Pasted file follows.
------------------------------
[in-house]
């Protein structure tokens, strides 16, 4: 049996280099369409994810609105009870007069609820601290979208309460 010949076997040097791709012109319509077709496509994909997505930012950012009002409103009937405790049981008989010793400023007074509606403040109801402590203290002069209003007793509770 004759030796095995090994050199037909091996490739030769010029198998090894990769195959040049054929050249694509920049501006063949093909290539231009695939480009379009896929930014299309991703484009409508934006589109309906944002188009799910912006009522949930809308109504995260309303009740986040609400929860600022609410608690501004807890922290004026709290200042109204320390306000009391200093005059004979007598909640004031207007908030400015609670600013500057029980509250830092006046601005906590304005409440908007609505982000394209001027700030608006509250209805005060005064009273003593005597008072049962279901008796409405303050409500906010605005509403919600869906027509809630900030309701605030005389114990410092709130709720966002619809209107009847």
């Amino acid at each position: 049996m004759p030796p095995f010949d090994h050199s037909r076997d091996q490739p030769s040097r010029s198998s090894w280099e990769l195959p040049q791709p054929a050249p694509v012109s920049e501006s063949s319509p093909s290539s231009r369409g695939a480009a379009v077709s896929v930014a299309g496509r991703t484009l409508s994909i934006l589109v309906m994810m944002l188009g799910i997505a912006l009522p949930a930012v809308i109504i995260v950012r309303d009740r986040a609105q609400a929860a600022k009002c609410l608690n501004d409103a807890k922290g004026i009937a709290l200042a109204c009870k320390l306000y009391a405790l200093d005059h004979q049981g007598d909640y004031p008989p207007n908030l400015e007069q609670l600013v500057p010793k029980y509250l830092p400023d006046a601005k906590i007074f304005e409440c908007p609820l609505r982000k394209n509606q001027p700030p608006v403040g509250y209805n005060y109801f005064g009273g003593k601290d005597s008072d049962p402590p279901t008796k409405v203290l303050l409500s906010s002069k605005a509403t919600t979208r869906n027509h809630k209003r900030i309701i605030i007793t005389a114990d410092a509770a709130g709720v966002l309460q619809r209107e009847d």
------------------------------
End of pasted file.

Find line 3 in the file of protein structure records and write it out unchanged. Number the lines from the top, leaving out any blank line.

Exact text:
């Amino acid at each position: 049996m004759p030796p095995f010949d090994h050199s037909r076997d091996q490739p030769s040097r010029s198998s090894w280099e990769l195959p040049q791709p054929a050249p694509v012109s920049e501006s063949s319509p093909s290539s231009r369409g695939a480009a379009v077709s896929v930014a299309g496509r991703t484009l409508s994909i934006l589109v309906m994810m944002l188009g799910i997505a912006l009522p949930a930012v809308i109504i995260v950012r309303d009740r986040a609105q609400a929860a600022k009002c609410l608690n501004d409103a807890k922290g004026i009937a709290l200042a109204c009870k320390l306000y009391a405790l200093d005059h004979q049981g007598d909640y004031p008989p207007n908030l400015e007069q609670l600013v500057p010793k029980y509250l830092p400023d006046a601005k906590i007074f304005e409440c908007p609820l609505r982000k394209n509606q001027p700030p608006v403040g509250y209805n005060y109801f005064g009273g003593k601290d005597s008072d049962p402590p279901t008796k409405v203290l303050l409500s906010s002069k605005a509403t919600t979208r869906n027509h809630k209003r900030i309701i605030i007793t005389a114990d410092a509770a709130g709720v966002l309460q619809r209107e009847d």